NZ Navy set for world's largest maritime war games

5:44 pm on 30 June 2016

HMNZS Te Kaha has arrived at Pearl Harbor to take part in the world's largest maritime war games.

The HMNZS Te Kaha berths at Pearl Harbor, alongside the USCG Stratton, the USS Chung Hoon and the USS Mobile Bay.

The HMNZS Te Kaha berths at Pearl Harbor, alongside the USCG Stratton, the USS Chung Hoon and the USS Mobile Bay. Photo: Supplied

The Rim of the Pacific (Rimpac) exercise gets under way later today.

Twenty-six countries will take part in the biennial event, including China, for just the second time.

About 400 New Zealand Defence Force personnel will take part.

New Zealand was at the first Rimpac in 1971 and attended regularly until the nuclear ship dispute with the United States in the 1980s.

The Defence Force returned as an observer in 2010 and full participant in 2012.

But it wasn't until the last exercise - two years ago - that New Zealand Navy ships were actually allowed to dock in Pearl Harbor, rather than nearby.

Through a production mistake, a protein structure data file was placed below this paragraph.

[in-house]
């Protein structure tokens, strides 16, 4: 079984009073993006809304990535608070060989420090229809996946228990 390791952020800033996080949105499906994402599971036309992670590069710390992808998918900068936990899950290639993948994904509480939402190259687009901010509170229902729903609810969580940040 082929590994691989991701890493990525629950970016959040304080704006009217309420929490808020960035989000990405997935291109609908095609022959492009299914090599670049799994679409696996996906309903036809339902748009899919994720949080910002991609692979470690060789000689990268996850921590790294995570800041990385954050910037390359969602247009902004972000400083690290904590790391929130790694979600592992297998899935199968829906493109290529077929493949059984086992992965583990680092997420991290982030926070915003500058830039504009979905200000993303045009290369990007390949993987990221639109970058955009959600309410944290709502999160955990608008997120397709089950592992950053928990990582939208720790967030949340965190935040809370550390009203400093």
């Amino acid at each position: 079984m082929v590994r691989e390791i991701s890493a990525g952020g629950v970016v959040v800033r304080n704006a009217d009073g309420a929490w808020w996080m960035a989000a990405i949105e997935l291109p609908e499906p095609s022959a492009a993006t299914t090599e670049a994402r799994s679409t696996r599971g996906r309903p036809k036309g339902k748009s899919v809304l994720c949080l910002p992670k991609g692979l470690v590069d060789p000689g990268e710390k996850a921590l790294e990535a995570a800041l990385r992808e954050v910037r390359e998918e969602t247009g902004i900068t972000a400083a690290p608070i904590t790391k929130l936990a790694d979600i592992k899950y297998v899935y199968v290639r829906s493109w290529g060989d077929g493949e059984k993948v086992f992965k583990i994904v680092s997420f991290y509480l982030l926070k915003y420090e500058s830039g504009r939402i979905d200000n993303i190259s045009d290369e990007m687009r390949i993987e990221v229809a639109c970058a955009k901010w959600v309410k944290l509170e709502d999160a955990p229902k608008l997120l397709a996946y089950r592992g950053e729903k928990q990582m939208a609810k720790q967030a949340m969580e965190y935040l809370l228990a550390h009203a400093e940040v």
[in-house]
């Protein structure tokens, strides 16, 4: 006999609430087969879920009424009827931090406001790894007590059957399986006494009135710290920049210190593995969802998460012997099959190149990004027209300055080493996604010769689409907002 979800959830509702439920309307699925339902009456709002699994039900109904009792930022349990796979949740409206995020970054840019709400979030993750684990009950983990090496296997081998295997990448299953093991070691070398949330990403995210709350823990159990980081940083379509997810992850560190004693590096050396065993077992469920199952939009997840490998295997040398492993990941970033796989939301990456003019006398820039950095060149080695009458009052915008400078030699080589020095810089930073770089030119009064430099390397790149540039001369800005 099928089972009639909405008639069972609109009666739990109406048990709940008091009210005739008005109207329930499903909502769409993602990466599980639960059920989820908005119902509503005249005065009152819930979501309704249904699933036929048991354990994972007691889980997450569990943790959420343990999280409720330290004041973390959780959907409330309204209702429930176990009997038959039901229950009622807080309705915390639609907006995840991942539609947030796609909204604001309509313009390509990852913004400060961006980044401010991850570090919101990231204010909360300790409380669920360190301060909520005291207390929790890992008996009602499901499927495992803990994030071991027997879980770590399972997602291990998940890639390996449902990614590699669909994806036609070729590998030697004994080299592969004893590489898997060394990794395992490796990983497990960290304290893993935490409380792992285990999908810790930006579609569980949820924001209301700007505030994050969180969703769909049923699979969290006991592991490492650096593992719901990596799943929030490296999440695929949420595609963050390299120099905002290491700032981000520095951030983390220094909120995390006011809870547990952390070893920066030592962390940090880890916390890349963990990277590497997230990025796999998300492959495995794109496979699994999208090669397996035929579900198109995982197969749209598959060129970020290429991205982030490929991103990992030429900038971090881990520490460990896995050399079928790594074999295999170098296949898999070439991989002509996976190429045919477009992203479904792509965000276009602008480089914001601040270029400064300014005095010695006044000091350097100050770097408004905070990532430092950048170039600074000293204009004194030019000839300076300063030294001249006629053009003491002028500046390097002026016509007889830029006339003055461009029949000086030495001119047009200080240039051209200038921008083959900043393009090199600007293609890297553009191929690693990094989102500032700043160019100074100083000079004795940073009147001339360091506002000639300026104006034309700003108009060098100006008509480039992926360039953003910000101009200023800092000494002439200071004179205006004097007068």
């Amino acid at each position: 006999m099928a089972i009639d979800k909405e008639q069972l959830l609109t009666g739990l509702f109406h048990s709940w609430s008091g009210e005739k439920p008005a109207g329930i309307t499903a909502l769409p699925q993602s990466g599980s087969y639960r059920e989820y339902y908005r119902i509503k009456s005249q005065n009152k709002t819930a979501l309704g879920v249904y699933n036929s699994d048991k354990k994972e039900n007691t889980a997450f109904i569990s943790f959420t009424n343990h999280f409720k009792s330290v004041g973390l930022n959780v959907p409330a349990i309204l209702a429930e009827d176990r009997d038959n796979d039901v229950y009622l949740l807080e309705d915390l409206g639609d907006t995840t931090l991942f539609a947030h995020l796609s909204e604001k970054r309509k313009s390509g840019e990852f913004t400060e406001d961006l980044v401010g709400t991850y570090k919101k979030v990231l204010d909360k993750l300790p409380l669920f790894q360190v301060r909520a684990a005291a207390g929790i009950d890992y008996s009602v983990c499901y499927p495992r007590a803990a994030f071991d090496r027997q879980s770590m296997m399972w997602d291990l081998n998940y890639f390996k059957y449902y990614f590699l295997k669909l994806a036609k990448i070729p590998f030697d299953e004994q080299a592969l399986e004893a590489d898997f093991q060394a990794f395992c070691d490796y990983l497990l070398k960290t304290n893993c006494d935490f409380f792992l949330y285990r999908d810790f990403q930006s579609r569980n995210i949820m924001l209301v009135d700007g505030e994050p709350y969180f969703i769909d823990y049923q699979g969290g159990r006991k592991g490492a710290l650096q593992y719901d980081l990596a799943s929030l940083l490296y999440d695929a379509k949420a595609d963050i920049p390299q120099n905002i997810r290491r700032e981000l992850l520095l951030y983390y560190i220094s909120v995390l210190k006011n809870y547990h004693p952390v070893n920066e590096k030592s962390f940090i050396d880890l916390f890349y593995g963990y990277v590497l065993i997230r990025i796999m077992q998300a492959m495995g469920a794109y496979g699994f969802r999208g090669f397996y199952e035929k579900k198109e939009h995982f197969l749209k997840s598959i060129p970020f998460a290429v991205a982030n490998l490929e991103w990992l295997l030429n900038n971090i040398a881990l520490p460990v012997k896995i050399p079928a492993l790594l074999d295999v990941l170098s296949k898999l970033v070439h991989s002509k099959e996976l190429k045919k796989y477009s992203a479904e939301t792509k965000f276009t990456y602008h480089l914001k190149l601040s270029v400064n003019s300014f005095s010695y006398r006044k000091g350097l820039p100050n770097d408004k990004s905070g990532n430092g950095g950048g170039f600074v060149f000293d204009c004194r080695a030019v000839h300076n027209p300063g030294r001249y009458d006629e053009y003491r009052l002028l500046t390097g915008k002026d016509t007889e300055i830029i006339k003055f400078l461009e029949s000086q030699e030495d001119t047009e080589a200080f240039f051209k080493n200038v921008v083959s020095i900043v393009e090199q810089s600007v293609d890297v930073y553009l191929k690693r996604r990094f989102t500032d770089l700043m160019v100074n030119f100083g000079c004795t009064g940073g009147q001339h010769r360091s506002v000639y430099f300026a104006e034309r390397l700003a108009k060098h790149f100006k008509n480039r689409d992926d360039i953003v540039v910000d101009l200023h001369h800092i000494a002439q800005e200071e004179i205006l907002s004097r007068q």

Te Kaha left Auckland in early May to travel to Hawaii, meeting Australian and French ships along the way.

Commanding Officer Steven Lenik said his 175-strong crew were excited to have finally arrived.

"One of the things the crew is really looking forward to is the sports tournament.

"Most of my six company are under 24 years old, so it's just an amazing experience all round for them to participate in such a magnificent exercise, and also to be here in Hawaii and really experience the culture in this part of the world."

It was also an interesting time for the commander.

"This is a first for me [at Rimpac]. As I look out my cabin window I can see the USS Missouri and the memorial over there, so it's a fantastic place, steeped in history."

The crew will spend ten days in Pearl Harbor before heading out to sea for three weeks.

While away they will take part in gunnery practice, missile firing, boarding operations and anti-submarine warfare.

Mr Lenik said the Defence Force will also demonstrate the capabilities of the Seasprite helicopters missile systems for the first time.

"We're really about demonstrating our capability so if required, if the Government demanded that of us, we could contribute as part of an alliance or a coalition."

Te Kaha will return to New Zealand in mid-August.

Forty-five ships, five submarines, more than 200 aircraft and 25,000 personnel will participate in Rimpac.

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